Fuzzy in T-SQL - by Rob Farley

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ID 338664 Comments
Status Active Workarounds
Type Suggestion Repros 10
Opened 4/17/2008 7:43:41 AM
Access Restriction Public


The big use-case is around addresses. I often see people cleansing their data around addresses, looking to match addresses which are the same, but spelled slightly wrong or using abbreviations in a slightly different way. Currently, SSIS is the only way of doing this. It's seen as the cleansing tool. 

SSIS is great for cleaning the data and reloading it in a cleaner format. But often you don't want to do that - you just want a query which can do fuzzy grouping or fuzzy joining. 

Of course in the SSIS fuzzy transforms there are a lot of options that can be configured. Support in the engine would need to be able to have database-level settings to provide defaults, and any functions would need to be able to alter them.

I'm thinking something like:

GROUP BY City, FUZZY(Address1 + ' ' + Address2, <options>)

And predicates something like:

WHERE a.Address1 FUZZYMATCH(<options>) b.Address1

or...  if you have boolean types:

WHERE FUZZYMATCH(a.Address1, b.Address1, <options>)

With this, cleansing could be done using a T-SQL statement. INSERT statements could become MERGE statements which look to find existing _similar_ records before inserting a new one.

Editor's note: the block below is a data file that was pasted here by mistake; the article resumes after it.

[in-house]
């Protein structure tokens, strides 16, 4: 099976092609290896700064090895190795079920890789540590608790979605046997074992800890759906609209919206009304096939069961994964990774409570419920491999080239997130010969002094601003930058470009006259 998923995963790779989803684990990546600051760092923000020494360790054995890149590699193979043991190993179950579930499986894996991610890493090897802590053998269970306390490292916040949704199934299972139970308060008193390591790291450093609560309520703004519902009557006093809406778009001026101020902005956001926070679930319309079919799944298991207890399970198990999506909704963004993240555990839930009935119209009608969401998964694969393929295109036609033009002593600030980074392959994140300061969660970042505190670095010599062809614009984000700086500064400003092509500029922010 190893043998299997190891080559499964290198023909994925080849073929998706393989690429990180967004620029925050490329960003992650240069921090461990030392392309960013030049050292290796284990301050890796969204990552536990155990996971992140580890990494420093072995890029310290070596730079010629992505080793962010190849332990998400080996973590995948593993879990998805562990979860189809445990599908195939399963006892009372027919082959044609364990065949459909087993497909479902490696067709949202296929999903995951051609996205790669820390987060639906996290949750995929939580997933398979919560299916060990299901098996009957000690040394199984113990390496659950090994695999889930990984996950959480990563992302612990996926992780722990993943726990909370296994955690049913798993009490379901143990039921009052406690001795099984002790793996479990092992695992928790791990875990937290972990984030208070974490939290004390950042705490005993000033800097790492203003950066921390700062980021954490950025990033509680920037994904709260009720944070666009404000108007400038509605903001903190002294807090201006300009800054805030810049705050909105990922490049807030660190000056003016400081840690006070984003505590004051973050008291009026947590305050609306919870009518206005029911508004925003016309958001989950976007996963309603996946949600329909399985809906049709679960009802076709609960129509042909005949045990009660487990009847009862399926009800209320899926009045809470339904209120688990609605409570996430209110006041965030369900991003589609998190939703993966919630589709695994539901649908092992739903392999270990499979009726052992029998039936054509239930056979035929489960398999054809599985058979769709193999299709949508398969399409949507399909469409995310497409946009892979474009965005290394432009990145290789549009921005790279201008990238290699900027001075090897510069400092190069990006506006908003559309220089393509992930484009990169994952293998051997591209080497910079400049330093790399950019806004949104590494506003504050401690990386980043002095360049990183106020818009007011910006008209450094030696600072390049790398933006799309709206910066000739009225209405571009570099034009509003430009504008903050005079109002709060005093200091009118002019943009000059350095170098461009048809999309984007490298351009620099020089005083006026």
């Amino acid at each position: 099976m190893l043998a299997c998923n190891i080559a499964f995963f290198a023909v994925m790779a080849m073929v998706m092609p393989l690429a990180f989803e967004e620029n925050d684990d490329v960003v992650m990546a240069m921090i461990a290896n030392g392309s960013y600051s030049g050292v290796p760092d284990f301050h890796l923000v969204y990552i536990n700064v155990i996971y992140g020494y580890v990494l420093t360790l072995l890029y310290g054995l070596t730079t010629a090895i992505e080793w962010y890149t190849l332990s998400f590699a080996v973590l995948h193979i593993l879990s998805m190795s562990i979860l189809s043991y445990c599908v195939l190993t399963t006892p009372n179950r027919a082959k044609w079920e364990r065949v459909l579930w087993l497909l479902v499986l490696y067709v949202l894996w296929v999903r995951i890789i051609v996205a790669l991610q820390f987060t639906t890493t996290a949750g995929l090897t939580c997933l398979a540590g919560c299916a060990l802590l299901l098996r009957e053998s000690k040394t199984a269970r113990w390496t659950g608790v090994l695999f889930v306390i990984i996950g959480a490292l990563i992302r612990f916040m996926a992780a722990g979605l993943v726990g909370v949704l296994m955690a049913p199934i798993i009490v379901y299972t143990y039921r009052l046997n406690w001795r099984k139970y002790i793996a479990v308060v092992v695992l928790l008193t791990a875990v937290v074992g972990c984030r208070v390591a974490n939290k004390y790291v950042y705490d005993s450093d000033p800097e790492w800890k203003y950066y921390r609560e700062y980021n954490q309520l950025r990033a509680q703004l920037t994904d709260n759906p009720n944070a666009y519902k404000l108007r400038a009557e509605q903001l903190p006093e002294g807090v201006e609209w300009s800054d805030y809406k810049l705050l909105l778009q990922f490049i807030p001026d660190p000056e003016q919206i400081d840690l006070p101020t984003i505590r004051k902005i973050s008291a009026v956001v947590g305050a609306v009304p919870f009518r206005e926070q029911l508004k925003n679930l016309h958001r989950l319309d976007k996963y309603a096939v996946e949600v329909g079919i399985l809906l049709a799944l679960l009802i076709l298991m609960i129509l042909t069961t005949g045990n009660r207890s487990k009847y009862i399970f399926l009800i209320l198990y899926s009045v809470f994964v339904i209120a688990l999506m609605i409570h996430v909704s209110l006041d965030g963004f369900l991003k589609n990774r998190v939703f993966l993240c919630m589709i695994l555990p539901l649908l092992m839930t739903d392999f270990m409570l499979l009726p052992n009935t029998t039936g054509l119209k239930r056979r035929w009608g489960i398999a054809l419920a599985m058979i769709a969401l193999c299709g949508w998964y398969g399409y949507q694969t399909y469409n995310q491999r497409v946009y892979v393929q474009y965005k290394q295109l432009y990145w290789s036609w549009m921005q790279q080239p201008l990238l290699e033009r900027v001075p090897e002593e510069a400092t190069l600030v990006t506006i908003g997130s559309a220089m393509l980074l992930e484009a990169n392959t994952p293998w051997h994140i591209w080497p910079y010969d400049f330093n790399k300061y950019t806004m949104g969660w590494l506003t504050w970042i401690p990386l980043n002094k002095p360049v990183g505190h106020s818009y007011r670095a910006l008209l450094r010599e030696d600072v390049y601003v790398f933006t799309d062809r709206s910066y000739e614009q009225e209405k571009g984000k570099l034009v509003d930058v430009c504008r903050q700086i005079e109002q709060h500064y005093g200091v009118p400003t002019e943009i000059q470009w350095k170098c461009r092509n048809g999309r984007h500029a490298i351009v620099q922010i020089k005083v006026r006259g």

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Posted by Mark Guinness on 3/21/2012 at 9:32 AM
@Grant Dickinson - what happened to the FL3 functions in SQL 2008 R2 CTP3? They still appear in documentation, but I can't find them anywhere in the MDS database. Were the functions deprecated, or replaced with another name?

mdq.FuzzyLookup_Build    http://msdn.microsoft.com/en-us/library/ee633804(SQL.105).aspx
mdq.FuzzyLookup_Lookup    http://msdn.microsoft.com/en-us/library/ee633825(SQL.105).aspx
mdq.FuzzyLookup_Match    http://msdn.microsoft.com/en-us/library/ee633909(SQL.105).aspx
Posted by Luke Jian on 9/30/2011 at 12:38 PM
Adding this in here since my suggestion https://connect.microsoft.com/SQLServer/feedback/ViewFeedback.aspx?FeedbackID=690567 was marked as duplicate of this (and rightfully so)
Please see especially second part about optimizer.

I see a good case for adding a string function that works like fuzzy lookup in SSIS allowing you to calculate something like Levenshtein distance between two strings. This can be implemented using a CLR function but I think would be very useful to be able to use this in something like

(a.FName=b.FName AND a.LName=b.LName )
(SIMILARITY(a.FName,b.FName)>75 AND SIMILARITY(a.LName,b.LName)>75 )

Also the optimizer should be able to detect this pattern of Exact+Fuzzy Match and optimize the query tree as a union of an inner join query (using indexes) and a function based join that excludes all results that matched with the inner join.
This would dramatically improve the partial match performance and could be used to shift the processing from SSIS to SQL Server.
Posted by grantdi1 on 11/9/2009 at 11:46 AM
Grant Dickinson here from the SQL MDS team. We've done some interesting things in the (v1) MDS product in this regard. I think you will like them. First of all we've exposed Regex as a set of CLR functions in T-SQL. We've also written some similarity() functions that do smarter comparisons than the built-in soundex() does - for instance Levenstein, LCS and a couple of others.